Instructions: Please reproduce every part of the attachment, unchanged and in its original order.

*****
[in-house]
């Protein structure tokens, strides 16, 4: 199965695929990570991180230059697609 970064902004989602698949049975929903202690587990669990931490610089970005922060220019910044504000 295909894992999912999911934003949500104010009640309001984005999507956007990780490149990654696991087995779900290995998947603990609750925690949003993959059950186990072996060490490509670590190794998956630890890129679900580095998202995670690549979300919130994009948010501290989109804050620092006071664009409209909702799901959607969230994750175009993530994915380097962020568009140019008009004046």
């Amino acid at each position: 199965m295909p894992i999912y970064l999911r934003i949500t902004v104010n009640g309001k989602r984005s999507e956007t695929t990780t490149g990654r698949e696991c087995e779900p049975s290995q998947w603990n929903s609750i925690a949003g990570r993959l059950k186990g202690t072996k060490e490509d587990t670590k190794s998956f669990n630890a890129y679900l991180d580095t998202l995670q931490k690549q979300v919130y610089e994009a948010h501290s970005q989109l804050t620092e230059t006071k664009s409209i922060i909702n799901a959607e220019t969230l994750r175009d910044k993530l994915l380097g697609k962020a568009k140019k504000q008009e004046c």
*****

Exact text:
[in-house]
């Protein structure tokens, strides 16, 4: 199965695929990570991180230059697609 970064902004989602698949049975929903202690587990669990931490610089970005922060220019910044504000 295909894992999912999911934003949500104010009640309001984005999507956007990780490149990654696991087995779900290995998947603990609750925690949003993959059950186990072996060490490509670590190794998956630890890129679900580095998202995670690549979300919130994009948010501290989109804050620092006071664009409209909702799901959607969230994750175009993530994915380097962020568009140019008009004046």
């Amino acid at each position: 199965m295909p894992i999912y970064l999911r934003i949500t902004v104010n009640g309001k989602r984005s999507e956007t695929t990780t490149g990654r698949e696991c087995e779900p049975s290995q998947w603990n929903s609750i925690a949003g990570r993959l059950k186990g202690t072996k060490e490509d587990t670590k190794s998956f669990n630890a890129y679900l991180d580095t998202l995670q931490k690549q979300v919130y610089e994009a948010h501290s970005q989109l804050t620092e230059t006071k664009s409209i922060i909702n799901a959607e220019t969230l994750r175009d910044k993530l994915l380097g697609k962020a568009k140019k504000q008009e004046c």